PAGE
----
Understanding and managing HbA1c
The HbA1c test is a measure of an average blood glucose (average blood sugar) level over the past few months and can be used as an indicator of your diabetes control. Inside the body the glucose (sugar) sticks to part of the red blood cells called haemoglobin – haemoglobin is what gives blood cells their red colour.
This sugar-haemoglobin combination is called HbA1c. Once the red blood cells become ‘stuck’ to the sugar they stay stuck until the red blood cell dies. This takes about 3 months. As red blood cells die, new ones are produced. If the new red blood cells don’t end up with glucose stuck to them, because of better blood glucose control, then the overall HbA1c will decrease.
What do HbA1c tests measure?
The HbA1c counts the number of red blood cells that have glucose attached to them, and reports it as a percentage. The results are measured as mmol/mol. This is a different test to your self blood glucose monitoring which measures the amount of glucose freely circulating in the blood – and uses a different unit of measure, mmol/mol.
How is HbA1c tested?
Unlike blood glucose levels that you do daily with a glucose meter, HbA1c tests need to be done by a health care professional. These are usually done every three months.
Why is testing HbA1c important?
HbA1c levels give doctors and those living with diabetes invaluable information. HbA1c levels do not fluctuate quickly because once the red blood cells are attached to glucose, they remain that way until they die (up to 3 months). For this reason HbA1c levels give a picture of blood glucose control over a long period of time. HbA1c is an important indicator of a person’s risk of developing complications of diabetes.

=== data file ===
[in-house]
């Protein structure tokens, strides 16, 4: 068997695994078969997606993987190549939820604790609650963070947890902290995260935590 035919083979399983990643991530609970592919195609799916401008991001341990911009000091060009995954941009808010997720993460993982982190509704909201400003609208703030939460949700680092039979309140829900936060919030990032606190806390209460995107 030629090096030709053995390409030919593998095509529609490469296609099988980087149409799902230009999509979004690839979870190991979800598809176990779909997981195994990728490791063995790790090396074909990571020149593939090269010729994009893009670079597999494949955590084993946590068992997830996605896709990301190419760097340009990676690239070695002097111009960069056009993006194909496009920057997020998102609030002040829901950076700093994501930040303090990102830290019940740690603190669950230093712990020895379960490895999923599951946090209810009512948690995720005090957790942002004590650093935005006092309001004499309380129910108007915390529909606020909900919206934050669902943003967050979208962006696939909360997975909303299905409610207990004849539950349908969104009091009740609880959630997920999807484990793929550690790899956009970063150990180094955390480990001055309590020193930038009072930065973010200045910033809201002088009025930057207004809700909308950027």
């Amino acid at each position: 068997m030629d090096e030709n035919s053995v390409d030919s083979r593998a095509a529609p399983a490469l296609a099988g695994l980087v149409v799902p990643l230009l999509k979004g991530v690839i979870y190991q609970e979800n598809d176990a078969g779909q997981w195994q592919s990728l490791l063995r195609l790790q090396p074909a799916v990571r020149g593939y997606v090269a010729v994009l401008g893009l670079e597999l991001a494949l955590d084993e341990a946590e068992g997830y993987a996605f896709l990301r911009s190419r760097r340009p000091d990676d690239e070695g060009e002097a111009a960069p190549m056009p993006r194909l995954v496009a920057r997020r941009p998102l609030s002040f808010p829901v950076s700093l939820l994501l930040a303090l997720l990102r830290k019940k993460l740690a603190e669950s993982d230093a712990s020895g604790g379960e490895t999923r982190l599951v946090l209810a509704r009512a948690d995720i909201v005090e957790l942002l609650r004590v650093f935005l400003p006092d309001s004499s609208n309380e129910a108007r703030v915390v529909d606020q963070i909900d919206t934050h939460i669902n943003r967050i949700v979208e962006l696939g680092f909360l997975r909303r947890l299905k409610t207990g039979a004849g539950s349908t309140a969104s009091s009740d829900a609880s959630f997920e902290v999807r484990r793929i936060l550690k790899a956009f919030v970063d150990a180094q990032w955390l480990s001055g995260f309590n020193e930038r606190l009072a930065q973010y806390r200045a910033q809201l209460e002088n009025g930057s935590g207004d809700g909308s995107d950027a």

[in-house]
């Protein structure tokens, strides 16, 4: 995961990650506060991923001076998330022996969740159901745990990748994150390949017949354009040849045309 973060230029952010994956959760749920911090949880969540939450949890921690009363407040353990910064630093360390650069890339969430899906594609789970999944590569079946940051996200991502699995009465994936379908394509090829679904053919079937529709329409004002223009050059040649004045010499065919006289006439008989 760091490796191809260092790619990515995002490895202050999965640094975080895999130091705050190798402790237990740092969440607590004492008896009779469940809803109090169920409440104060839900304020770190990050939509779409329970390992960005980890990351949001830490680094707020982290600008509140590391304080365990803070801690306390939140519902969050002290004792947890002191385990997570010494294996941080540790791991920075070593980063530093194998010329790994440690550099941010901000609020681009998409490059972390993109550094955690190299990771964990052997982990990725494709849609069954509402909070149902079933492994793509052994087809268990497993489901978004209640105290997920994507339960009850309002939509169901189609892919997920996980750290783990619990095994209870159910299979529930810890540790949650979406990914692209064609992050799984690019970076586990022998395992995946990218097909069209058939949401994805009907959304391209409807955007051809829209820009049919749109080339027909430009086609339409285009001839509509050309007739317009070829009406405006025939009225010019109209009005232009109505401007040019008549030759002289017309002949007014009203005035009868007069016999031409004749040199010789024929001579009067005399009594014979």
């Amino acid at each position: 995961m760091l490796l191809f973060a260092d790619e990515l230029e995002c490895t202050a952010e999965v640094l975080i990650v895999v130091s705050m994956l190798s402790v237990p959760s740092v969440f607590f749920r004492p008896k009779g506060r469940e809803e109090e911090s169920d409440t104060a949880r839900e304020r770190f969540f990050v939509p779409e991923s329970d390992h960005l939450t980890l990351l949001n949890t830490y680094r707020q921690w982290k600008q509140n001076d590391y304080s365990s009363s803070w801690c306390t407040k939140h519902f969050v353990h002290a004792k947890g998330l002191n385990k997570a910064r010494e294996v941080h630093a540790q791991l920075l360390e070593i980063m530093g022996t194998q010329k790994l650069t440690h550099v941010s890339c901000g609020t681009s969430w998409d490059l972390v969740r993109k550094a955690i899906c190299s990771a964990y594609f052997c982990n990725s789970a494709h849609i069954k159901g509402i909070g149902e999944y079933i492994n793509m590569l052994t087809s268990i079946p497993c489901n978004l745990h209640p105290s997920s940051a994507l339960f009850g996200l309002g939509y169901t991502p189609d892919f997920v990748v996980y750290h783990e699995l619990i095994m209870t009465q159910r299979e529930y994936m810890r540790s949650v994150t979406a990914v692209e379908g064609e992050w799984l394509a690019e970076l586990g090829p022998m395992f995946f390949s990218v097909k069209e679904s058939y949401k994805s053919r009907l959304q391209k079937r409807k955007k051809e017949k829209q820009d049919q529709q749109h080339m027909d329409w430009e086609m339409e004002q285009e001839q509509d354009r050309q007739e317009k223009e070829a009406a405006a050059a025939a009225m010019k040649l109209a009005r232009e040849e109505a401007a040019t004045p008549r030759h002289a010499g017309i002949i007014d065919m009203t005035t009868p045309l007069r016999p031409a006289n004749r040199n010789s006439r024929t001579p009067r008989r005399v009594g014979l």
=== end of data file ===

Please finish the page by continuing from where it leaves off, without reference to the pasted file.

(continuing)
So why still measure blood glucose levels?
HbA1c and blood glucose levels give us two different sets of information. HbA1c provides information about long-term glucose control to help with overall management of your diabetes. But it does not give us ‘real-time’ feed back. Blood glucose levels gives us information about the ’now’ – what is happening this very minute. It helps to identify the impact that diet, exercise, medication, stress and illness, for example, have on blood glucose levels. That means you can detect immediately any instances of hyperglycaemia or hypoglycaemia. This allows immediate changes to treatment such as insulin, food intake and activity levels.